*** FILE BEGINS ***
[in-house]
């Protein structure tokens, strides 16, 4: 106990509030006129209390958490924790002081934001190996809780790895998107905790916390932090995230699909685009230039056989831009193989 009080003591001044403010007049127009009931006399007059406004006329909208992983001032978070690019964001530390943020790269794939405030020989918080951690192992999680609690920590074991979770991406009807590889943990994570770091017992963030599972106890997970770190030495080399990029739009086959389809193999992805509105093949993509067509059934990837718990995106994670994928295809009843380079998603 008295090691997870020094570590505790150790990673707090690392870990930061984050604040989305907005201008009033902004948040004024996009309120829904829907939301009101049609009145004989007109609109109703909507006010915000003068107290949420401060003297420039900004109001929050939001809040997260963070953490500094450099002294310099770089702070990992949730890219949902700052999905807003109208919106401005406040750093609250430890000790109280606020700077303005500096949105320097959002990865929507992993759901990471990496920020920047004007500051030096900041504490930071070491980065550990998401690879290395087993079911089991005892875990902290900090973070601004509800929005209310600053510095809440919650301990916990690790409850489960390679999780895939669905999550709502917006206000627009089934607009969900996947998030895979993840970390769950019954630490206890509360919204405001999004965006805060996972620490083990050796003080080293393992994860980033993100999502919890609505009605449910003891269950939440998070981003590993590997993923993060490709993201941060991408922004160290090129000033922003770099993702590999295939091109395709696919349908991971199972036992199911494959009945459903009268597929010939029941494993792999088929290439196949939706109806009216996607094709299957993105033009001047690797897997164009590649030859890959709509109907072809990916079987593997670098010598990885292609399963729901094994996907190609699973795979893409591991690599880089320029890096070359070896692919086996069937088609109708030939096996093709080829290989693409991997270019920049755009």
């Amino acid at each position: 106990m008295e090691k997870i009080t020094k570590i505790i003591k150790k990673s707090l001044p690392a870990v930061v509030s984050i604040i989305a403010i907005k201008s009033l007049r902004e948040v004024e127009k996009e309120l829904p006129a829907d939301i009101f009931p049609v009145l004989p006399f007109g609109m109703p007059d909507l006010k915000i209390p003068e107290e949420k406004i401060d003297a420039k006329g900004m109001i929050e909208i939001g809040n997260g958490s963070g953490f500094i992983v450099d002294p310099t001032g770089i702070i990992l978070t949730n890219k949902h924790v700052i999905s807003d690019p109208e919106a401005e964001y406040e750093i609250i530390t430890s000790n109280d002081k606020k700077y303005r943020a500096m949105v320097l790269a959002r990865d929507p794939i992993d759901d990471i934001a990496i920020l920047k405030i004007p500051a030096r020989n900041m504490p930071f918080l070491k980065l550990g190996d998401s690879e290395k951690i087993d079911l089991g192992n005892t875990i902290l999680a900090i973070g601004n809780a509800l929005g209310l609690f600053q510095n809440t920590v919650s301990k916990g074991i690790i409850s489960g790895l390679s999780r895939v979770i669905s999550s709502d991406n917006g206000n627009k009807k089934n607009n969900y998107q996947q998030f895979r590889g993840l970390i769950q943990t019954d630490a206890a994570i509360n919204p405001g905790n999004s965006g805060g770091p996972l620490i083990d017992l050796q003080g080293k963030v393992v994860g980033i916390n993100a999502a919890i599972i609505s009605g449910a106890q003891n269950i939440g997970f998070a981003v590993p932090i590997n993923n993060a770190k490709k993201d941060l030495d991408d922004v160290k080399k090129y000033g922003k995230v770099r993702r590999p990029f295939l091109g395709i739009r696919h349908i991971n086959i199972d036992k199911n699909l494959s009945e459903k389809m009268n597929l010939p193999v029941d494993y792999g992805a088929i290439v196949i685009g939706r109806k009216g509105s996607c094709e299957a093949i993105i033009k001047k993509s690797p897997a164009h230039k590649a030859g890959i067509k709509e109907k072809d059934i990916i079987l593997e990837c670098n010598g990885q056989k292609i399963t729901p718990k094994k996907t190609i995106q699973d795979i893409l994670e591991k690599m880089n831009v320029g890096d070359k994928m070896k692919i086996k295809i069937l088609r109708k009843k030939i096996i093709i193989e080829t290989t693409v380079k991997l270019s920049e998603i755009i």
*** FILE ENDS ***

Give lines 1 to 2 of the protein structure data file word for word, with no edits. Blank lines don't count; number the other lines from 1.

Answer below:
[in-house]
């Protein structure tokens, strides 16, 4: 106990509030006129209390958490924790002081934001190996809780790895998107905790916390932090995230699909685009230039056989831009193989 009080003591001044403010007049127009009931006399007059406004006329909208992983001032978070690019964001530390943020790269794939405030020989918080951690192992999680609690920590074991979770991406009807590889943990994570770091017992963030599972106890997970770190030495080399990029739009086959389809193999992805509105093949993509067509059934990837718990995106994670994928295809009843380079998603 008295090691997870020094570590505790150790990673707090690392870990930061984050604040989305907005201008009033902004948040004024996009309120829904829907939301009101049609009145004989007109609109109703909507006010915000003068107290949420401060003297420039900004109001929050939001809040997260963070953490500094450099002294310099770089702070990992949730890219949902700052999905807003109208919106401005406040750093609250430890000790109280606020700077303005500096949105320097959002990865929507992993759901990471990496920020920047004007500051030096900041504490930071070491980065550990998401690879290395087993079911089991005892875990902290900090973070601004509800929005209310600053510095809440919650301990916990690790409850489960390679999780895939669905999550709502917006206000627009089934607009969900996947998030895979993840970390769950019954630490206890509360919204405001999004965006805060996972620490083990050796003080080293393992994860980033993100999502919890609505009605449910003891269950939440998070981003590993590997993923993060490709993201941060991408922004160290090129000033922003770099993702590999295939091109395709696919349908991971199972036992199911494959009945459903009268597929010939029941494993792999088929290439196949939706109806009216996607094709299957993105033009001047690797897997164009590649030859890959709509109907072809990916079987593997670098010598990885292609399963729901094994996907190609699973795979893409591991690599880089320029890096070359070896692919086996069937088609109708030939096996093709080829290989693409991997270019920049755009």